Nevomo: hyperloop-inspired rail freight could be soon a reality
Can hyperloop-inspired technology be applied to rail freight within this decade? Tech company Nevomo thinks so. RailFreight.com had a chat with Stefan Kirch, CBDO at Nevomo, about the possible applications of Nevomo technology in the rail freight sector.
Nevomo is a company with Polish roots and offices in Poland, Switzerland, and Germany that works on MagRail technology, a magnetic rail system that uses existing conventional railway lines. In other words, Nevomo is working on a magnetic propulsion technology that can be considered a traction enhancer, which has been unheard of until now.
Kirch pointed out that, when it comes to rail freight, speed is not necessarily the most important factor when compared to frequency, capacity, and reliability. As Kirch claimed, “120, 160 km/h is enough for the next decade when it comes to rail freight”. However, Nevomo could still have a revolutionary impact on the industry sooner rather than later. Among the biggest advantages that Nevomo could bring to the table, in fact, is that their technology could be applied and be operative even within this decade.
“Full-scale MagRail early in the 2030s”
One of the differences between Nevomo and other maglev systems is that this technology can be applied to the existing railway infrastructure. Nevomo’s plan could therefore reduce construction time and costs significantly. Kirch explained that the implementation of Nevomo MagRail technology can be divided into an active and a passive part. The active part entails equipping the rail track with Nevomo components, which can be mounted on top of the sleepers. The passive part requires the retrofitting of rolling stock to make it compatible with the new system.
In addition, if the infrastructure is equipped with Nevomo tech, traditional trains could still travel on the same infrastructure. As Kirch pointed out, mixed operations could be possible already by the end of the 2020s. However, the first applications would be on a closed infrastructure, without interfering with traditional trains. “We are planning a pilot implementation already in 2024, and we want to have an open network application by the second half of this decade, and the full-scale MagRail early in the 2030s”, he revealed.
After testing on closed infrastructure, the next stage would be what Kirch defined as “dedicated time slots”. This would mean, for example, that traditional trains would use the infrastructure during the day and, during the night, new MagRail pods could run like a conveyer belt for containers, to increase the capacity. Such a setup could for example use the existing high-speed railway lines, currently not accessible for freight trains. Currently, the company can count on a 750-metre-long test track, their third one, where tests started this year. The first 1:5 demo version of MagRail Nevomo was presented in 2019. Successful mid-size tests were conducted in the winter of 2020. Last year, Nevomo completed the construction of the full-scale test track in Nowa Sarzyna in Poland, which is Europe’s longest track for testing passive magnetic levitation.
Fewer components and no need for additional land
Other than being feasible in a much shorter timeline, Nevomo’s MagRail technology brings advantages when it comes to rolling stock maintenance and pollution. As Kirch highlighted, maintenance costs for rolling stock can be significantly reduced since there will fewer components needed, as the wheels will be used for rolling, but not for braking and accelerating, as this is done by the magnetic propulsion drive.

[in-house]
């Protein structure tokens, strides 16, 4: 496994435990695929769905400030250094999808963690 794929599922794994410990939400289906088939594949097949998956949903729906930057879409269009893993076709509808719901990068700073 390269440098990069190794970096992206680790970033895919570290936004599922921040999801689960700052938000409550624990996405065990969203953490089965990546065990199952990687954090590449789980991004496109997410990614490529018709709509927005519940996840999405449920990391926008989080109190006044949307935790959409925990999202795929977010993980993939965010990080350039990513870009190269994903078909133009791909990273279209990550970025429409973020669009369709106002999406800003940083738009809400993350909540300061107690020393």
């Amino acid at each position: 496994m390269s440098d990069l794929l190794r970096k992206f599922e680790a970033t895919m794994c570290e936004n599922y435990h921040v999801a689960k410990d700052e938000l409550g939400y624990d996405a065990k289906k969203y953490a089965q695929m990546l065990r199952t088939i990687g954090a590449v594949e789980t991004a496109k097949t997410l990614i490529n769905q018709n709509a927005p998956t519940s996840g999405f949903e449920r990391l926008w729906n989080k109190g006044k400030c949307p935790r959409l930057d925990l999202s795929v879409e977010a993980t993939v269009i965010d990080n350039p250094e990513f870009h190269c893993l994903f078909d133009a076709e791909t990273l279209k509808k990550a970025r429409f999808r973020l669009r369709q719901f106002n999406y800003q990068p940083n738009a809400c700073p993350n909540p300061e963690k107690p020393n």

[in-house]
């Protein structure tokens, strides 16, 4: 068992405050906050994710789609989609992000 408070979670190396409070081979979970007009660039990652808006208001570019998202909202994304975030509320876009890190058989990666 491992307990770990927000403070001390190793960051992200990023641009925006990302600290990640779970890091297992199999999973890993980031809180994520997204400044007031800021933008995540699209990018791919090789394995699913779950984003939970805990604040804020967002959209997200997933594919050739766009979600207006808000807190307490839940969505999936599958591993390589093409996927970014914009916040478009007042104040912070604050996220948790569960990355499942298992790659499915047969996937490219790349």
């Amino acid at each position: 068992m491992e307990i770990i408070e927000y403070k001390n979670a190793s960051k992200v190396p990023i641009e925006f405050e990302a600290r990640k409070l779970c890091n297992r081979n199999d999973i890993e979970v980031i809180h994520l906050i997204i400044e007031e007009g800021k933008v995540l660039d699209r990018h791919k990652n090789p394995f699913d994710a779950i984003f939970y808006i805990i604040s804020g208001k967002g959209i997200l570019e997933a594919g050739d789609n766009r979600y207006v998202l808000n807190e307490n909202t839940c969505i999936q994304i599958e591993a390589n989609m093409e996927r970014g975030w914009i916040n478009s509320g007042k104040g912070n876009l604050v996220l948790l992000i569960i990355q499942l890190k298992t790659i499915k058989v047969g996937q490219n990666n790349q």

Moreover, Nevomo technology can be applied more easily than its counterparts because no additional land is needed for the system. For example, building a whole new maglev infrastructure would not be possible in areas such as ports and terminals, where space is limited. Nevomo, on the other hand, could ensure higher capacity on the same tracks and even the semi-automation of port operations. Another advantage of the tech developed by Nevomo is that noise pollution is significantly reduced thanks to the direct magnetic drive that creates the propulsion force.
Finally, Nevomo could bring some advantages when it comes to energy efficiency as well. Nevomo’s technology could in fact be implemented only on specific sections of the track, for example where the track inclination is higher than usual. Enhancing the track with Nevomo components would therefore lower traction emissions because additional locomotives would not be needed, since the propulsion can enhance the traction power of the train. Traction enhancement, Kirch explained, offers much lower energy consumption compared to the next best alternative, which is to reroute the train to less steep ways.
Catching the EU’s eyes
Launched in 2017, Nevomo has been working on a hyperloop-inspired system transportation technology. The Polish company is now trying to take the market by storm with its innovative technologies. What differentiates Nevomo from the competition, according to Kirch, is the fact that their project has a concrete timetable and can bring results in a much shorter period of time. Nevomo is also working on passenger trains, where MagRail technology is also applicable. The company in fact claims that they “can upgrade existing railroad infrastructure to the speed of 550 km/h at a very competitive cost”.
The projects launched by Nevomo have not gone unnoticed. As Kirch underlined, the EU is involved via the European Innovation Council Accelerator (EIC-A), already investing in the technology via a grant and a possible equity component, summing up to a total of 17,5 million euros. EIT Innoenergy, supported by the European Institute of Innovation and Technology (EIT), has also invested in Nevomo. EIT is an independent body of the European Union intended to strengthen Europe’s ability to innovate.
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